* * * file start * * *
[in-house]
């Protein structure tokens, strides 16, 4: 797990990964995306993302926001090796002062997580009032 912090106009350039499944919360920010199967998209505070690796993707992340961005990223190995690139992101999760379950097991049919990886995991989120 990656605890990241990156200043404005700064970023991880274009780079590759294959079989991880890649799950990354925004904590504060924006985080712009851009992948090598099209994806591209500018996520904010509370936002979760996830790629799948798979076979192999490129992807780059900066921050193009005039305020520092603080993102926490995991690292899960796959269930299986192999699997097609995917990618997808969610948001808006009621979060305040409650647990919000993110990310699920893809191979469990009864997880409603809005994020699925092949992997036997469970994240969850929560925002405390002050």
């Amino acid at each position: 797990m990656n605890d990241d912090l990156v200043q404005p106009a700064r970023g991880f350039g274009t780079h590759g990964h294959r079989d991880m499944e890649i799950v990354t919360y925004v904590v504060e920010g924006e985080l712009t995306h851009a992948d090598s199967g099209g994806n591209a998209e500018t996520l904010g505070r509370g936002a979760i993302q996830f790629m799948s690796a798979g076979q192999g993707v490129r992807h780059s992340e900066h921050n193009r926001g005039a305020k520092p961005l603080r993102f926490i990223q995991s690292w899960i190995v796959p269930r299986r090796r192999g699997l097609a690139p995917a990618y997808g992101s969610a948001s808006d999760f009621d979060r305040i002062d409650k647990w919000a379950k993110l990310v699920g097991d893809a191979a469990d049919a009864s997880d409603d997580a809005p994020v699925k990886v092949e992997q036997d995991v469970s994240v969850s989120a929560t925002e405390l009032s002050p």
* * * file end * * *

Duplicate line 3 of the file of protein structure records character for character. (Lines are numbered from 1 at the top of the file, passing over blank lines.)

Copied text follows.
């Amino acid at each position: 797990m990656n605890d990241d912090l990156v200043q404005p106009a700064r970023g991880f350039g274009t780079h590759g990964h294959r079989d991880m499944e890649i799950v990354t919360y925004v904590v504060e920010g924006e985080l712009t995306h851009a992948d090598s199967g099209g994806n591209a998209e500018t996520l904010g505070r509370g936002a979760i993302q996830f790629m799948s690796a798979g076979q192999g993707v490129r992807h780059s992340e900066h921050n193009r926001g005039a305020k520092p961005l603080r993102f926490i990223q995991s690292w899960i190995v796959p269930r299986r090796r192999g699997l097609a690139p995917a990618y997808g992101s969610a948001s808006d999760f009621d979060r305040i002062d409650k647990w919000a379950k993110l990310v699920g097991d893809a191979a469990d049919a009864s997880d409603d997580a809005p994020v699925k990886v092949e992997q036997d995991v469970s994240v969850s989120a929560t925002e405390l009032s002050p």